Whether you want to hike part of the Appalachian Trail or hit the roller coasters at Hershey Park, Allentown KOA in New Tripoli, Pennsylvania could be your next destination. Located in a beautiful valley, campers that stay here enjoy nearly 40 acres of natural seclusion featuring a stream that travels the length of the land. The campground is alcohol-free, to create a more family-friendly environment. Centrally located, you can easily take trips into NYC, Philadelphia, or the Poconos. on-site, enjoy a rec center that has planned activities including movies and arts & crafts. There is also hiking available, both on-site and nearby. Other amenities include two large playgrounds, a half court basketball court, heated pool, cable, Wi-Fi, and full RV hookups. Each RV site is a pull-through and can accommodate up to an 80-foot rig.

Jonestown / Hershey NE KOA

Recharge your batteries any time of the year at Jonestown/Hershey NE KOA, featuring accomodations to make your stay the best. Just a quick drive or shuttle away from downtown Hershey. With 100 foot, level pull-through sites powered with 50-amp service bring almost any sized rig or tent. The general store is a perfect stop for those sweet and salty cravings. Along the Swatara Creek, at Jonestown/Hershey NE KOA, partake in fishing, swimming, and enjoy access to rentals for kayaking, canoeing, or tubing on-site. You can bike here, too! Relax with a show on cable TV, stay connected with Wi-Fi, or kick back underneath the pavilion.

First-come first-served

Alternate camping

Seasonal activities in Locust Lake State Park

In-Season

Swimming

The most popular summer activity in Locust Lake State Park is to get in the lake and go swimming. There is a sandy beach on the banks of the lake that is open at the end of May to the middle of September for you to enjoy. You will be able to tell which areas you can swim in thanks to the buoys that float in the lake. If you need concessions they are available from the camp store. Smoking is not allowed on the beach and in the swimming area.

Boating

Another popular summer activity is doing some boating out on the lake. There is one boat launch to get you on Locust Lake and the lake allows for both motorboats and non-motorized boats. If you want to boat but you don't have a vessel, there is a seasonal boat rental concession that offers canoes, paddleboards, kayaks, rowboats, and pedal boats. There are some conditions for boats using the lake that should be followed at all times, such as having a registration permit. Boats from outside of Pennsylvania will also need a state park permit (either launching or mooring) in order to use the lake.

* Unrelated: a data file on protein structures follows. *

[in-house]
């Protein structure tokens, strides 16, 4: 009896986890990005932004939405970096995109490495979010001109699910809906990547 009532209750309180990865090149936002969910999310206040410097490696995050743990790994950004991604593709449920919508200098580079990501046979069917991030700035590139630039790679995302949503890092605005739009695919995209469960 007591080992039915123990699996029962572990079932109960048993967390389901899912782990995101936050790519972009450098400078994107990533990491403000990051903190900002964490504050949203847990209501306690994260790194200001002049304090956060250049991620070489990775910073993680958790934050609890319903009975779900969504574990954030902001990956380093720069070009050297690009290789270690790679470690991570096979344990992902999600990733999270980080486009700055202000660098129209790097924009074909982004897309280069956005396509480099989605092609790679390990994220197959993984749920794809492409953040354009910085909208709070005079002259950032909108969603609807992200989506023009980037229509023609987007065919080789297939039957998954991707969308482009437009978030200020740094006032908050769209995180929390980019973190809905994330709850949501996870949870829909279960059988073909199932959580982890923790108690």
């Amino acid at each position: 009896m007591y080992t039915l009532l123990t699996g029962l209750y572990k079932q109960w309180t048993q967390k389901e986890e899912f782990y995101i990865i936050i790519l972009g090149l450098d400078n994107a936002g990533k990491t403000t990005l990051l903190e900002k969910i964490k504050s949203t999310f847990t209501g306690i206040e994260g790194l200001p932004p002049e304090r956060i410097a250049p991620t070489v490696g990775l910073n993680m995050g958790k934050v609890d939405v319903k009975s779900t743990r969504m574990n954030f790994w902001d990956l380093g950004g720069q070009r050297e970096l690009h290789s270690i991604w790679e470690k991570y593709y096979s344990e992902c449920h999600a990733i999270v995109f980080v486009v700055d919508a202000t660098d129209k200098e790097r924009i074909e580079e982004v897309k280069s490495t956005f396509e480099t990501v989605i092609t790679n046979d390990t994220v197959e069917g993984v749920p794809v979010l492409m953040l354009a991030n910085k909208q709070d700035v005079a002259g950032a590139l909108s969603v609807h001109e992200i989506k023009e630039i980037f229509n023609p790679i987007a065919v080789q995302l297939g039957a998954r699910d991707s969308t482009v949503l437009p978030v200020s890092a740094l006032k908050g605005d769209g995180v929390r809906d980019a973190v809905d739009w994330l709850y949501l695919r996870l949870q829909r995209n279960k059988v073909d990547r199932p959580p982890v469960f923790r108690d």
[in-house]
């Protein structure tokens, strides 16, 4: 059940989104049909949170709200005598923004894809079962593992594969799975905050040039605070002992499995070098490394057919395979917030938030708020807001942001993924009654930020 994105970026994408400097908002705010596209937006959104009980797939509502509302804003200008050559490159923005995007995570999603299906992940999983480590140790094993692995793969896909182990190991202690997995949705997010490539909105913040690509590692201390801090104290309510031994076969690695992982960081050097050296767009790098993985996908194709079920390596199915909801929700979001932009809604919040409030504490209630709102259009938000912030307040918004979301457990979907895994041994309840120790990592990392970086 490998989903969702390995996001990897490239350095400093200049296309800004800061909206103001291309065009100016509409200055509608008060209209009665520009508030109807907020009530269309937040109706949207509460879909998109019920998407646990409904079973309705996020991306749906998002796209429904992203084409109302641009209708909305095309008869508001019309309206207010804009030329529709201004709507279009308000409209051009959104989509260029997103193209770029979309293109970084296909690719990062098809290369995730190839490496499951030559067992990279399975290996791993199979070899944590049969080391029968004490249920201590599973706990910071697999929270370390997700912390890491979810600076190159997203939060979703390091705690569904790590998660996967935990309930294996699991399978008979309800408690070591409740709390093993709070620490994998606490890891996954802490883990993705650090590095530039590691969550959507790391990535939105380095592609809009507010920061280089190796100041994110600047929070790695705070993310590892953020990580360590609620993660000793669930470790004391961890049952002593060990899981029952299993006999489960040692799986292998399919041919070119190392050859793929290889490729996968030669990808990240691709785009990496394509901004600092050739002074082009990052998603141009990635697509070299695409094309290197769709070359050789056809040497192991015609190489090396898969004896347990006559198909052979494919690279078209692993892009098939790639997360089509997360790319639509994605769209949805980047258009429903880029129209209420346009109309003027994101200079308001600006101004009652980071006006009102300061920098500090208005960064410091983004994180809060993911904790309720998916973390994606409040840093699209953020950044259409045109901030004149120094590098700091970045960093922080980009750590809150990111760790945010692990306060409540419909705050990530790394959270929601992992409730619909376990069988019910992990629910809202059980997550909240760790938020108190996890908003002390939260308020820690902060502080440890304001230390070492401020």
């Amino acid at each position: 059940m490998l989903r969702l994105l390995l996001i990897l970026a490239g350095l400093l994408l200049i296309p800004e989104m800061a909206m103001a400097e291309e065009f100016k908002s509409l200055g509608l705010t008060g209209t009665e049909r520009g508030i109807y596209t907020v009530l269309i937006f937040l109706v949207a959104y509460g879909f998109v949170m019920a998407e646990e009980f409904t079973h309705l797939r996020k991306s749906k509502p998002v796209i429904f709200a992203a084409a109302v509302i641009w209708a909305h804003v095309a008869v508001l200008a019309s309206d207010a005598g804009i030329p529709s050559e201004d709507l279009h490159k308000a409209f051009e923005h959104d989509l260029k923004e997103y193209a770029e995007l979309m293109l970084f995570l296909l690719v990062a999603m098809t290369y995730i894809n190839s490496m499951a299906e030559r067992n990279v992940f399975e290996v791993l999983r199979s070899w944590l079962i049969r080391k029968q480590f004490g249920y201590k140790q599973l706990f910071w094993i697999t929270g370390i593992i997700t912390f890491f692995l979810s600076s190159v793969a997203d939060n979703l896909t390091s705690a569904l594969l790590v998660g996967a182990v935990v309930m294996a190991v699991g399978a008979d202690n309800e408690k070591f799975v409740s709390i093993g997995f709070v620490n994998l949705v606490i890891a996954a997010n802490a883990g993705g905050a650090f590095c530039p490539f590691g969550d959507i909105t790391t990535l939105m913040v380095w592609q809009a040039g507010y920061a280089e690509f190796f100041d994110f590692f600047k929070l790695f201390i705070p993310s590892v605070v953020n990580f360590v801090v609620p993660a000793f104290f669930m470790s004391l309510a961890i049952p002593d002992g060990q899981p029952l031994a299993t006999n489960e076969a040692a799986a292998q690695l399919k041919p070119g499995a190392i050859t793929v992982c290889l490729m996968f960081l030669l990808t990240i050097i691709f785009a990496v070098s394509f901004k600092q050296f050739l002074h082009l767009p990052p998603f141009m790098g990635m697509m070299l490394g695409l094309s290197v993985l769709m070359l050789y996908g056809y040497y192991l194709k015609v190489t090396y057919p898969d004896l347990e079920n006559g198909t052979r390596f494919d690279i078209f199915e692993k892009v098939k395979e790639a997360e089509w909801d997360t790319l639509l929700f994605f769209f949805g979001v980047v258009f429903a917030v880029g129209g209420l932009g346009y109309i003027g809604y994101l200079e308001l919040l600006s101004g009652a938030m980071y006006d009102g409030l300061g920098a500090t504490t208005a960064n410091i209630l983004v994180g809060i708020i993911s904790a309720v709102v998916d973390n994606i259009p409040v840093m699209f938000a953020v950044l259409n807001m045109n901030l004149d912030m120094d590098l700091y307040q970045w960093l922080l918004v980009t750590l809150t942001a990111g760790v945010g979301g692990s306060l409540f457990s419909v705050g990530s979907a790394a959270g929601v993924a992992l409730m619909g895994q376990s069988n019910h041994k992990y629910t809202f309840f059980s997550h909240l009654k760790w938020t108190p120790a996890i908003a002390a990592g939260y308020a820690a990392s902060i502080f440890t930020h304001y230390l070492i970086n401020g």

Fishing

Locust Lake is a great place to throw out a line and try to catch a big one no matter the time of year. Anglers can fish in the lake via watercraft, from the banks of the lake, or from the fishing pier (which is also ADA accessible). Locust Lake is home to many different species of fish, including brown trout, brook trout, largemouth bass, panfish, and pickerel, so you have the chance to catch many different fish.

Off-Season

Hiking

Locust Lake State Park is a haven for hikers with over six miles of trails available for you to explore. There are four main trails in the park that wind through different parts of the forest and woodland. If you want a challenge, the Oak Loop Trails is the longest at around four miles and the most difficult to hike in the park. This trail encircles a ridge that is covered by a mature forest so you will see some amazing scenery.

Hunting

During the established seasons you will be able to hunt in Locust State Park if that's your thing. There will be around 1,700 acres available for you to explore which are open to hunting, trapping and the training of dogs. There are special regulations areas within the park that allow only bow and arrow and flintlock muzzleloader hunting. Common species to hunt include pheasant, deer, rabbit, turkey, squirrel, grouse and dove. Hunting of woodchucks is not allowed and you should check in at the park office before you start hunting.

Ice Skating

Once the winter really sets in, Locust Lake can freeze over and transform into a winter wonderland where you can skate the day away. The lake is most popular with people who want to just skate around, but you could also break out the hockey sticks for some more high-octane fun. Ice thickness levels on the lake are not regularly monitored, so you will need to make sure that it is all good to skate on before you head out. You must also bring your own skates and other equipment as there are no rentals available.